Rio de Janeiro
After two back-to-back economic austerity packages, Brazil skids into July with an angry populace demonstrating in the streets and a reproving international community shaking its head at the nation's inability to put its house in order.
Overenthusiastic economic forecasts and a failure to pare government spending are behind Brazil's latest economic woes.
The International Monetary Fund (IMF) in late May found Brazil had not lived up to its end of an agreement to trim its debts and spending in exchange for a $ 411 million installment on a $4.9 billion bailout package this year. The finding also chilled private bank loans to the country.
When Brazilian economic planners scrambled to rectify this predicament - by lowering the ceiling on salaries, eliminating profit-sharing, and cutting employee benefits - Brazilians took to the streets. Employees are angriest about ''disindexation,'' or ending the policy that adjusted salaries to the rate of inflation.
Such steps affecting average workers are highly sensitive in a country where the minimum salary is less than $50 a month and inflation is running upwards of 120 percent.
This situation pushed President Joao Baptista de Oliveira Figueiredo out onto a political tightrope. On one side are workers and the unemployed marching in the streets against the austerity moves, crying for a moratorium or at least renegotiation on Brazil's $90-billion foreign debt. On the other side are the banks that think the cuts are too modest.
''Something's got to give,'' said a top official in a leading international bank here. ''It's not going to be the banks this time,'' he adds.
The country's financial predicament was precipitated largely by world recession, government overspending, a drop in demand for its key exports, and reluctance of major banks to extend further credit to a nation already deeply in debt.
President Figueiredo has implored Brazilians to ''be patient'' while the nation trys to straighten out its economic problems, but over the last two weeks the largest demonstrations in 15 years shook Rio and other cities. One day, rush-hour traffic in Rio de Janeiro was snarled for hours as 50,000 protestors marched down the main traffic artery shouting nationalist slogans: ''Out with the IMF'' and ''moratorium now.''
Last week, announcing the second round of austerity moves after the IMF had rejected the government's first effort, a weary-looking President went on television saying: ''We have to transform the objective to contain inflation into a national obsession.''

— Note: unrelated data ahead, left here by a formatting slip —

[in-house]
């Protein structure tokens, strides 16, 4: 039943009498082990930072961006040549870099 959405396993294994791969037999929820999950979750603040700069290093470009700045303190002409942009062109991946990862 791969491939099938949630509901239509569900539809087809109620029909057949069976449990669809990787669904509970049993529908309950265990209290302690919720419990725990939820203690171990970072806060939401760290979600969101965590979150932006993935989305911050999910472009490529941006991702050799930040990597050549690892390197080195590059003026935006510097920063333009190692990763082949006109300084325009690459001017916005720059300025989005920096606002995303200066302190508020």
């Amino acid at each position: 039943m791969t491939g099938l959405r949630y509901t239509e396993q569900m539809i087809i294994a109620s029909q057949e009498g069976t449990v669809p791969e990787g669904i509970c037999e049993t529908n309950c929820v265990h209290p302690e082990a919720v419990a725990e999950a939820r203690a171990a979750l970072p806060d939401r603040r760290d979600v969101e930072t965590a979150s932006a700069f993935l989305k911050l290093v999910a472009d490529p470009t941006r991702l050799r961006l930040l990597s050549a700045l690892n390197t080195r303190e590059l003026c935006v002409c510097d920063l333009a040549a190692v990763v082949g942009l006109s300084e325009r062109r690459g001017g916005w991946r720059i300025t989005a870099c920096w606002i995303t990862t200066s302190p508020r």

Brazil and Mexico are Latin America's two biggest debtors - each owing over $ 80 billion. One Western diplomat here says Mexico has made more progress since December, because the price on its oil exports did not drop as far as was expected and because it implemented more stringent austerity measures than Brazil.
Brazil has had further unsettling news: President Figueiredo travels to the United States mid-month for a medical exam, and possible heart surgery. Analysts hope the situation will not grow worse while he is away. He leaves his vice-president, Aureliano Chaves, a civilian in a republic of technocrats and army officers.
Opinion in Brasilia is divided over how to handle the debt. University of Sao Paulo economist Celso Martone, echoing both sides of the political spectrum, says: ''I don't know if this government is capable or willing to take the steps necessary to get the economy back in control.''
Meanwhile, it's virtually certain that more cuts will be made and more Brazilians laid off. And more demonstrations are expected.
''I don't think we're talking about massive social disorder,'' says a Sao Paulo banker. ''But it does raise the question of whether abertura (as Brazilians call the nation's slow steps toward democracy) can survive. I would like to think it could. But I'm doubtful.''
In April those same doubts became world headlines, as Sao Paulo exploded in three days of riots, sparked at least in part by the region's record unemployment rate (31.1 percent combined unemployment and under-employment). The nation's military troops were poised for intervention.
Now, three months later, unemployment is worse and other cities are tense.
''It's an old saying that Brazilians are blessed with a reserve of patience, '' says William Crane of the US consulate in Rio. As the economic crisis squeezes tighter, that saying is looking older all the time.